|Current Population Trend:||Decreasing|
|Habitat and Ecology:||This species is found in a variety of habitats, from desert areas to floodplains, scrubland to forests, at moderate elevations (Auffenberg 1994, Pianka 2004). It can also inhabit agricultural areas (Auffenberg 1994).|
|Generation Length (years):||11|
|Use and Trade:||This species is harvested for a number of uses: the skins are commercially valuable, the meat is eaten, and the fat is used in traditional medicine.|
|Major Threat(s):||This species is possibly threatened by habitat destruction, however, as it can utilize a wide range of habitat types this is not considered a major threat at this time. This species is indirectly affected by pesticides which reduce the food resource availability in agricultural areas. However, perhaps the greatest threat to this species is hunting as it is hunted commercially for its skin, and its meat is commonly eaten. The fat of this species is also used in traditional medicine. In Iran, it is killed by people who mistakenly consider it to be dangerous; it is not hunted for food or skins in that country.|
|Conservation Actions:||This species occurs in many protected areas across its extensive range and it is protected in a number of countries by national legislation because it is currently listed on Appendix I of CITES. Further research into the harvest levels, threats, trends and habitat status of this species is needed. The establishment and management of new protected areas where it is illegal to hunt this species should be carried out to provide a refuge from persecution.|
Ahsen, M.F. and Saeed, M.A. 2004. Some aspects of breeding biology of the Bengal Lizard (Varanus bengalensis) in Bangladesh. Asiatic Herpteological Research 10: 236-240.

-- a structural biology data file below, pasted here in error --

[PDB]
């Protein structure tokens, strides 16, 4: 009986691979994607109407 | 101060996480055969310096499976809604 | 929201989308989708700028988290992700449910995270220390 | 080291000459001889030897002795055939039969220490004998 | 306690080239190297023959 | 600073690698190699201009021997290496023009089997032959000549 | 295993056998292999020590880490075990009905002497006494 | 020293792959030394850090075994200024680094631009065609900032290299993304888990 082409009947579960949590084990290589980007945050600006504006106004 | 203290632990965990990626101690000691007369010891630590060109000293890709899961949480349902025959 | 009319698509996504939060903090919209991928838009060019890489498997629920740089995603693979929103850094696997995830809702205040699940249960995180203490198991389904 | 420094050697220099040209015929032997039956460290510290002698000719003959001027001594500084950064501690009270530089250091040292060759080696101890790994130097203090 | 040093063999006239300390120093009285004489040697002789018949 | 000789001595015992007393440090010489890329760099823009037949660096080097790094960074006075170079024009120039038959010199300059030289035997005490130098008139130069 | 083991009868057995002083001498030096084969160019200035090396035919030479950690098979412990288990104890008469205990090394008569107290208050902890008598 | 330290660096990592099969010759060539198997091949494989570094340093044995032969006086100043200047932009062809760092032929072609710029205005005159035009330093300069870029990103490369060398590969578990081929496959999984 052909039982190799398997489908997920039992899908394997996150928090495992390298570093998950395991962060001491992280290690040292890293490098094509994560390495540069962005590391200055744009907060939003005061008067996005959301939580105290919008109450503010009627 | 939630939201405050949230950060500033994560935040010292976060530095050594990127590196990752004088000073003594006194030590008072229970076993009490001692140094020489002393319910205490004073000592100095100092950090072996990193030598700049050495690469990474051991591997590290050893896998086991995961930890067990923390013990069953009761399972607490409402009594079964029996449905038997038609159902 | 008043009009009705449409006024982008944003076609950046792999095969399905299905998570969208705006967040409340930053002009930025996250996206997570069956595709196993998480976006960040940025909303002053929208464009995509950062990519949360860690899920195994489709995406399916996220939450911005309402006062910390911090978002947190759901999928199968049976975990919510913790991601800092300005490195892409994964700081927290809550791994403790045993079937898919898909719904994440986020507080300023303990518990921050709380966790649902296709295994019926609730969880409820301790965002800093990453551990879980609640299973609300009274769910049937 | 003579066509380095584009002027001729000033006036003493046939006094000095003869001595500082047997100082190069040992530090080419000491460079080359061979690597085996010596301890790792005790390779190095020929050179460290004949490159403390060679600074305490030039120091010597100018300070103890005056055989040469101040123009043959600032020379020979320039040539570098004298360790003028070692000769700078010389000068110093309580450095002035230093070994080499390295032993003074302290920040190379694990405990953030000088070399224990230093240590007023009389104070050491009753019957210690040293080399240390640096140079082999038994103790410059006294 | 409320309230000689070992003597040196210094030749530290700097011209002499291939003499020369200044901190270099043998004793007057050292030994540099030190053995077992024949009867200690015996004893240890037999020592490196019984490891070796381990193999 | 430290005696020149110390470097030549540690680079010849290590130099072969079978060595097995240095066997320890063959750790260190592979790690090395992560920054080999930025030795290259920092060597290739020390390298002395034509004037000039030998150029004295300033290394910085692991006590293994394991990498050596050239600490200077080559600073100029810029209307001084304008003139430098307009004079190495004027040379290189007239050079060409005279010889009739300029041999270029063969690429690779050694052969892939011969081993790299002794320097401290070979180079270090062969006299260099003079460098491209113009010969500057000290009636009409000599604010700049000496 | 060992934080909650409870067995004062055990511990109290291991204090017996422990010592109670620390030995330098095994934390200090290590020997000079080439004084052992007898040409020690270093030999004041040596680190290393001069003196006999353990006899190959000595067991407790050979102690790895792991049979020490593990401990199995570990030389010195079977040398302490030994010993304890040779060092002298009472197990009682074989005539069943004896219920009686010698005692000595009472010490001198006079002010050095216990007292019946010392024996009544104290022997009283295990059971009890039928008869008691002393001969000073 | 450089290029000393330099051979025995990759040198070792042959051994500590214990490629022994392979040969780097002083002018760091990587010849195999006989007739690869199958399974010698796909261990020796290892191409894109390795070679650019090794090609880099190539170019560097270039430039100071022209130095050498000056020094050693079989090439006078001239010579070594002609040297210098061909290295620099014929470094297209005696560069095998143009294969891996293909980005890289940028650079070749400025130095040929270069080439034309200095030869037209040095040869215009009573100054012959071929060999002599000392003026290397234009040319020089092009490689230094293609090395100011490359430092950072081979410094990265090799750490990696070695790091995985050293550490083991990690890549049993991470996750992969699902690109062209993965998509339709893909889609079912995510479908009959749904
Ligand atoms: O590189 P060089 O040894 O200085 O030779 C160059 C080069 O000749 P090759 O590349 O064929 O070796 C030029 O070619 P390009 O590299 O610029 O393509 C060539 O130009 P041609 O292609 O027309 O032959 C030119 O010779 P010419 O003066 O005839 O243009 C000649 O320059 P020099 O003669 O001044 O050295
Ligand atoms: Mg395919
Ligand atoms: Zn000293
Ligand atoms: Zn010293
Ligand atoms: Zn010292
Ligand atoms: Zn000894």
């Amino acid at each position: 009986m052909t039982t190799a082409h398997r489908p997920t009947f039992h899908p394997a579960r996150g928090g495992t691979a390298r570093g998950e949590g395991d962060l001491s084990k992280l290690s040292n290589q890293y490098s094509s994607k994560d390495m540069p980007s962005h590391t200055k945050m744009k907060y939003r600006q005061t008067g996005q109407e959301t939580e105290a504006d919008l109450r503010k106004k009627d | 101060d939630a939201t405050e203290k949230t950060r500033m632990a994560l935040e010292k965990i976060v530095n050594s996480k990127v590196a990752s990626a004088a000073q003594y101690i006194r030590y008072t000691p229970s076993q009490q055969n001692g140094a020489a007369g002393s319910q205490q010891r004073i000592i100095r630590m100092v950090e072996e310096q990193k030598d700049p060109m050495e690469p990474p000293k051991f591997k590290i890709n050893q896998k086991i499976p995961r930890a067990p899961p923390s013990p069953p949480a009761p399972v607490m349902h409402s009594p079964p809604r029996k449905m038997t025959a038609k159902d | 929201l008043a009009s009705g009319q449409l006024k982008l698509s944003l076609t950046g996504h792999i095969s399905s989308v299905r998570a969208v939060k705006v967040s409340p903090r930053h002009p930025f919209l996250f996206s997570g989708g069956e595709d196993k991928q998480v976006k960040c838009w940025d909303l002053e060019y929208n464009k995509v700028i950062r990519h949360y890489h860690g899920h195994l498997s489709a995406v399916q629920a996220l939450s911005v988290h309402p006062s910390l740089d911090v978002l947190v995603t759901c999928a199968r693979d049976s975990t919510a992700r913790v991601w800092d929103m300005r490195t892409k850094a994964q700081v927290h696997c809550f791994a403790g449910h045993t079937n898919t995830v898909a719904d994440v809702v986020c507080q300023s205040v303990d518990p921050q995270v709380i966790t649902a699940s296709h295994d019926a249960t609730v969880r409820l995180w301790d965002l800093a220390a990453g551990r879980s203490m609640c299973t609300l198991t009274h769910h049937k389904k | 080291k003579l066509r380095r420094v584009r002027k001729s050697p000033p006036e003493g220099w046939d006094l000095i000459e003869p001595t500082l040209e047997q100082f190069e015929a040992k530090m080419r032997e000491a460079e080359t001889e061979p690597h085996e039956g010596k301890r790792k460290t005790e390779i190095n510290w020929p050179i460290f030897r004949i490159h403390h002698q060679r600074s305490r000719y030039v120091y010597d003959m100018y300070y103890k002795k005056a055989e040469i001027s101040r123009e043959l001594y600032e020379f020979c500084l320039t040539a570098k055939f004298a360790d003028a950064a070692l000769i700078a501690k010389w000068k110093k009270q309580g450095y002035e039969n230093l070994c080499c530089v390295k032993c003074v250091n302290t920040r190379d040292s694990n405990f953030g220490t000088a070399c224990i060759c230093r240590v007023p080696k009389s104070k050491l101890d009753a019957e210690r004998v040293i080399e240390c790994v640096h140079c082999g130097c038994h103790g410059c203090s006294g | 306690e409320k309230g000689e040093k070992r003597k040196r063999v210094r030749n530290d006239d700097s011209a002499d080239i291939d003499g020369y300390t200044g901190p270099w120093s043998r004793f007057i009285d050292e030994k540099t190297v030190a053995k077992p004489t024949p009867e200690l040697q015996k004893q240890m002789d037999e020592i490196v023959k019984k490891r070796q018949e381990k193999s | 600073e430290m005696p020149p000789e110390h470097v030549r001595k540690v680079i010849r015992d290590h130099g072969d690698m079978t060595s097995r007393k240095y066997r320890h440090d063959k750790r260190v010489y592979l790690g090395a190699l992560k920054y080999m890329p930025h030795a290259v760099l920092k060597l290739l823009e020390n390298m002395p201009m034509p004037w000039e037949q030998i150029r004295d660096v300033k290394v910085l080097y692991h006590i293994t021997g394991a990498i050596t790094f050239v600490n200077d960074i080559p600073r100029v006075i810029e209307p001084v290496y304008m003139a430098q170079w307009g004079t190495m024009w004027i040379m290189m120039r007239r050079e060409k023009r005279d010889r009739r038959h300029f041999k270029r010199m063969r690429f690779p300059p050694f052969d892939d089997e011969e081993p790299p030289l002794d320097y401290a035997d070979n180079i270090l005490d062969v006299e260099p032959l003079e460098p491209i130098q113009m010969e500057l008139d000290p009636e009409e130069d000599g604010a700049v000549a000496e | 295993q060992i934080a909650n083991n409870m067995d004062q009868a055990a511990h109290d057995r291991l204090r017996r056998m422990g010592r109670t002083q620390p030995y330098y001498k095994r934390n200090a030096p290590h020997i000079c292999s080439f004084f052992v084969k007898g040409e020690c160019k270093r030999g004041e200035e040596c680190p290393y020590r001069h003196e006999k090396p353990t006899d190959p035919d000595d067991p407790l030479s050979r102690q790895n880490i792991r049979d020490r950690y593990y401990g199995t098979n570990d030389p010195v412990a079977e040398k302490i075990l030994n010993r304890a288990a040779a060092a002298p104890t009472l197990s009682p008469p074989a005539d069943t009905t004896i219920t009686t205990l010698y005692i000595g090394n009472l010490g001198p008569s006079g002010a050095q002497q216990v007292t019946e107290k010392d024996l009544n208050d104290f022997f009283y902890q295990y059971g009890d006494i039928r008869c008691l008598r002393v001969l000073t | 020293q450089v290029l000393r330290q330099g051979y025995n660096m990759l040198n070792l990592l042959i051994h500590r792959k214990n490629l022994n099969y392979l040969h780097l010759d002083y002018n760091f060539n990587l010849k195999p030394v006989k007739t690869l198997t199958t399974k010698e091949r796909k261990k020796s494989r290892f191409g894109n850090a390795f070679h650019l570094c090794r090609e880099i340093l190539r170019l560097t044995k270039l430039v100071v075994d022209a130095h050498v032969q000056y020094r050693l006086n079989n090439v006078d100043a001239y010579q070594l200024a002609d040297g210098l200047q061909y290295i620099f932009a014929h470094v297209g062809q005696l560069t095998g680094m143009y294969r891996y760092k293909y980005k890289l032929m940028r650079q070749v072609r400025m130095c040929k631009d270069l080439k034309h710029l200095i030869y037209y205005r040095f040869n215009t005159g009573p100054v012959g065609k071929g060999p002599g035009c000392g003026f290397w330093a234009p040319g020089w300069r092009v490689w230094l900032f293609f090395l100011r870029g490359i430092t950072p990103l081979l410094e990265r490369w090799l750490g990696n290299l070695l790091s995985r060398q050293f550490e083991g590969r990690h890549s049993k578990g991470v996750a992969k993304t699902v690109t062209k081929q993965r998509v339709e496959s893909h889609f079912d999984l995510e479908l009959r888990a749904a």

Anderson, S.C. 1999. The Lizards of Iran. Society for the Study of Amphibians and Reptiles, Saint Louis, Missouri.
Auffenberg, W. 1989. Utilisation of Monitor Lizards in Pakistan. TRAFFIC Bulletin 11(1): 8-12.
Auffenberg, W. 1994. The Bengal Monitor. University of Florida Press, Gainesville, USA.
Beacham, W., Castronova, F.V., Freedman, B. and Sessine, S. (eds). 2001. Beacham's Guide to International Endangered Species. Gale Research, Detroit.
Böhme, W. and Ziegler, T. 1997. On the synonymy and taxonomy of the Bengal monitor lizard, Varanus bengalensis (Daudin, 1802) complex (Sauria: Varanidae). Amphibia-Reptilia 18: 207-211.
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Gupta, B.K. 1996. Trade of Bengal Monitor Varanus bengalensis in Uttar Pradesh, India. Tigerpaper 23(1): 1-3.
Hudson, R., Alberts, A., Ellis, S. and Byers, O. 1994. Conservation Assessment and Management Plan for Iguanidae and Varanidae. IUCN/SSC Conservation Breeding Specialist Group, Apple Valley, Minnesota.
IUCN. 2010. IUCN Red List of Threatened Species (ver. 2010.4). Available at: http://www.iucnredlist.org. (Accessed: 27 October 2010).
King, D. and Green B. 1999. Monitors: The Biology of Varanus Lizards. Krieger Publishing Company, Florida.
Nawaz, M. and Nawaz, Y. 2003. Monitor lizard (Varanidae: Reptilia) in Baluchistan, Pakistan. Tigerpaper 30(3): 28-30.
Pianka, E.R. 2004. Varanus bengalensis. In: Pianka, E.R. and King, D.R. (eds), Varanoid lizards of the world, pp. 157-160. Indiana University Press, Bloomington, USA.
Sindaco, R. and Jeremčenko, V.K. 2008. The Reptiles of the Western Palearctic. 1. Annotated Checklist and Distributional Atlas of the Turtles, Crocodiles, Amphisbaenians and Lizards of Europe, North Africa, Middle East and Central Asia. Edizioni Belvedere, Latina (Italy).
|Citation:||Papenfuss, T., Shafiei Bafti, S., Sharifi, M., Bennett, D. & Sweet, S.S. 2010. Varanus bengalensis. The IUCN Red List of Threatened Species 2010: e.T164579A5909661.Downloaded on 18 June 2018.|